Papua New Guinea isn’t necessarily a regular fixture on the front pages of the BBC or the New York Times, but that changed this past week after a ruling by its Supreme Court left the country with two prime ministers. While there are signs that the impasse may have reached a resolution, it has still drawn attention to the way in which Papua New Guinea’s political system, supposedly based on the British parliamentary system, really works.
The roots of the problem lay in a change of government on August 2. Long-serving Prime Minister Sir Michael Somare was in a Singaporean hospital when 48 of his MPs defected to join the opposition and elected Finance Minister Peter O’Neill as his successor. At the time, O’Neill tellingly stated that “the numbers speak for themselves; it doesn’t matter whatever court you go to.”
On December 12, the Supreme Court ruled that this transition was unconstitutional and reinstated Sir Michael. O’Neill refused to accept the ruling, prompting a standoff that left Papua New Guinea with two prime ministers, two cabinets – each sworn in by a different governor general – and two police commissioners.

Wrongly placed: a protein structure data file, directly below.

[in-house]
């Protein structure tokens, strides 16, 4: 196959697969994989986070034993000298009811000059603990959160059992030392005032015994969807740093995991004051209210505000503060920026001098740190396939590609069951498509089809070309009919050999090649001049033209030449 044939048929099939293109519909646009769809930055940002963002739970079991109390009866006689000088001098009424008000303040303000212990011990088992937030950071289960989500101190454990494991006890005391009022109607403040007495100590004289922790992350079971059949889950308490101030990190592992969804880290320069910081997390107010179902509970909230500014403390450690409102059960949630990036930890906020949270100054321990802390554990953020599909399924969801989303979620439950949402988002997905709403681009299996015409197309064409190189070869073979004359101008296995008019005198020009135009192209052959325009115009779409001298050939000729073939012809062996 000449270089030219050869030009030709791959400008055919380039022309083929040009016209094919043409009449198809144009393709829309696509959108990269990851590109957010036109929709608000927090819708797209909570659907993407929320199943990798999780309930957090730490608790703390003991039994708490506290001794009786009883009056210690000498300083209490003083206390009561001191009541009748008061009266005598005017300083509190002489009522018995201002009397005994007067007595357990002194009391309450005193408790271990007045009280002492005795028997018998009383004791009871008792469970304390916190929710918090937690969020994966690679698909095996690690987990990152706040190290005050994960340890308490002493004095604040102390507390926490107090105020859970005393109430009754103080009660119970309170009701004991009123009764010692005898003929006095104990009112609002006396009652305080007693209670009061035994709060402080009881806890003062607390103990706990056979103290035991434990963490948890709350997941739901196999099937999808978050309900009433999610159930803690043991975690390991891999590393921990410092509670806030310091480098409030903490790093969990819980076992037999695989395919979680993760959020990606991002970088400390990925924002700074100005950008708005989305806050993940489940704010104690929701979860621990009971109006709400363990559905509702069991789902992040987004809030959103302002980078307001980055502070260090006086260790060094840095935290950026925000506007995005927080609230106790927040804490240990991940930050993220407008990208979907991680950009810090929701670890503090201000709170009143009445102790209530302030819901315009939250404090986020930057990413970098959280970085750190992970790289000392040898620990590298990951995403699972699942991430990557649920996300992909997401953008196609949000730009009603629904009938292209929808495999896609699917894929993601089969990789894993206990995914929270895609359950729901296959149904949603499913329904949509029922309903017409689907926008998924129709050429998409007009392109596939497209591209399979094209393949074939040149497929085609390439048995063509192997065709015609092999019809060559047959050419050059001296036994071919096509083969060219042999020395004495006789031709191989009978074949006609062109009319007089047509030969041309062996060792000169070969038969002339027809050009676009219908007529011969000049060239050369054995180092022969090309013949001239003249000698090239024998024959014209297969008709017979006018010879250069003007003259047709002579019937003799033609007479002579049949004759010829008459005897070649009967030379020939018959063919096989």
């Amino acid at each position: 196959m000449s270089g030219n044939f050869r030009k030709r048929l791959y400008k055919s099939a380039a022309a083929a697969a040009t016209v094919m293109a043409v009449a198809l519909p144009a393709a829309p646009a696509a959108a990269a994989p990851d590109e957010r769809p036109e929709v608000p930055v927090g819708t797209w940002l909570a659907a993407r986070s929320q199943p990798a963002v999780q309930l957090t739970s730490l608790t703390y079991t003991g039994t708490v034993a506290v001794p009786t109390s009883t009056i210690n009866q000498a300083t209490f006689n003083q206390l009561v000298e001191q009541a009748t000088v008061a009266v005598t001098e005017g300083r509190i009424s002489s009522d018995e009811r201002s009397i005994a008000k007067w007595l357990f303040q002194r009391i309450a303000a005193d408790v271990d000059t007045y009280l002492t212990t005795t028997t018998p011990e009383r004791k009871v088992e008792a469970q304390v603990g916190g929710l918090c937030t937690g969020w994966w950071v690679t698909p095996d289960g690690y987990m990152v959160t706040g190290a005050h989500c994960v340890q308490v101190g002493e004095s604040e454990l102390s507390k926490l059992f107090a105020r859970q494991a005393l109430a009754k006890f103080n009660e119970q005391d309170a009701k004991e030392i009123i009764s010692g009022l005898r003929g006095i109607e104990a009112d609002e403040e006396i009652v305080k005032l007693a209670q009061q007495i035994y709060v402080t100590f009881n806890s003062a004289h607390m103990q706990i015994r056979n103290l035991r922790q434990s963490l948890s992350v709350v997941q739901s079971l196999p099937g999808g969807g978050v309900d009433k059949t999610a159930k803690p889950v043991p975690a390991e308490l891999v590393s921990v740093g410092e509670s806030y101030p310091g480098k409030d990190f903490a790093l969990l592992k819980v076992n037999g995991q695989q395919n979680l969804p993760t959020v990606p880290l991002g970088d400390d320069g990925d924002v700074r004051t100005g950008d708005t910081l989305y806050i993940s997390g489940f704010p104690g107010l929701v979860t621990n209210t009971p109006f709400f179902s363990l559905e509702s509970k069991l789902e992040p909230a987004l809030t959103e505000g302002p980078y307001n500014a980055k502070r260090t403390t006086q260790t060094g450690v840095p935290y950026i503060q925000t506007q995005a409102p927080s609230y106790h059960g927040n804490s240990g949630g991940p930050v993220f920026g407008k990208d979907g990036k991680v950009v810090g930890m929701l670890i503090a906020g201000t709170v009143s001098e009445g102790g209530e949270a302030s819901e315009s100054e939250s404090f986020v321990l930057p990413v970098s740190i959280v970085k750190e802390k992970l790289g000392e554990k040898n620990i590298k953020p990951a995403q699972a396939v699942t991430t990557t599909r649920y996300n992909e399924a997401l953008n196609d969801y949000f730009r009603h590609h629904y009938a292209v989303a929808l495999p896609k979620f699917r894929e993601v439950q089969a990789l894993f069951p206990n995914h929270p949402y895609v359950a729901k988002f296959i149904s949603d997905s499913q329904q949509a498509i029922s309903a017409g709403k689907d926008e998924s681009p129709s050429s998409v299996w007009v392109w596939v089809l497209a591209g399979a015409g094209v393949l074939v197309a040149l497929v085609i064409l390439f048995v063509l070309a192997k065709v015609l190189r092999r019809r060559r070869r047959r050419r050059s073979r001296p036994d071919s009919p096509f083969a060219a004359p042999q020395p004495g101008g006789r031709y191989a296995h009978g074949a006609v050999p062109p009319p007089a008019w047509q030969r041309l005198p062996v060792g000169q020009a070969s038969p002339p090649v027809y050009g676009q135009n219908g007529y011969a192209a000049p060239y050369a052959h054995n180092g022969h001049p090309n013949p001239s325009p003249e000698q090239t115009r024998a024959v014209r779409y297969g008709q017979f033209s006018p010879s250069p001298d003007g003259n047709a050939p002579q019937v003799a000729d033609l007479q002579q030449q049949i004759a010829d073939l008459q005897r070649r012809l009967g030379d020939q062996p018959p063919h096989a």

That O’Neill appeared to have shrugged off the ruling demonstrated once again how decisive a parliamentary majority is in Papua New Guinea. The court was clear that the events in August were unconstitutional. O’Neill’s government has since passed amendments that retrospectively legalized the change, but at the time it was correct to describe it, as the local Post-Courier newspaper did, as “virtually a chamber coup”. In a way this is ironic; as prime minister, Sir Michael was frequently accused of using his control of parliament to shut down debate and fend off motions of no-confidence against his government.
The impasse has also shown the extent to which Papua New Guinea’s parliament remains defined by the competition for power between individual politicians. Political parties are weak and differ little in their policies. Instead, the government is formed of a loose coalition of individual politicians acting in their own interests and that of their supporters. Control of government spending is the key issue; since coming to power O’Neill’s government has proposed the country’s biggest-ever budget, while pledging to introduce free education and raise the minimum wage. These policies have bolstered the new government’s support, as seen when hundreds of people rallied outside parliament in favor of O’Neill on December 15.
The impasse seemed effectively over Tuesday, when Governor General Michael Ogio reversed course and backed O’Neill, apparently ending Sir Michael’s hopes (although further legal challenges may well be likely).
Whatever happens next, though, one thing is clear – the stakes have been raised ahead elections due in June 2012.
Neil Ashdown is an analyst and researcher for IHS Jane’s.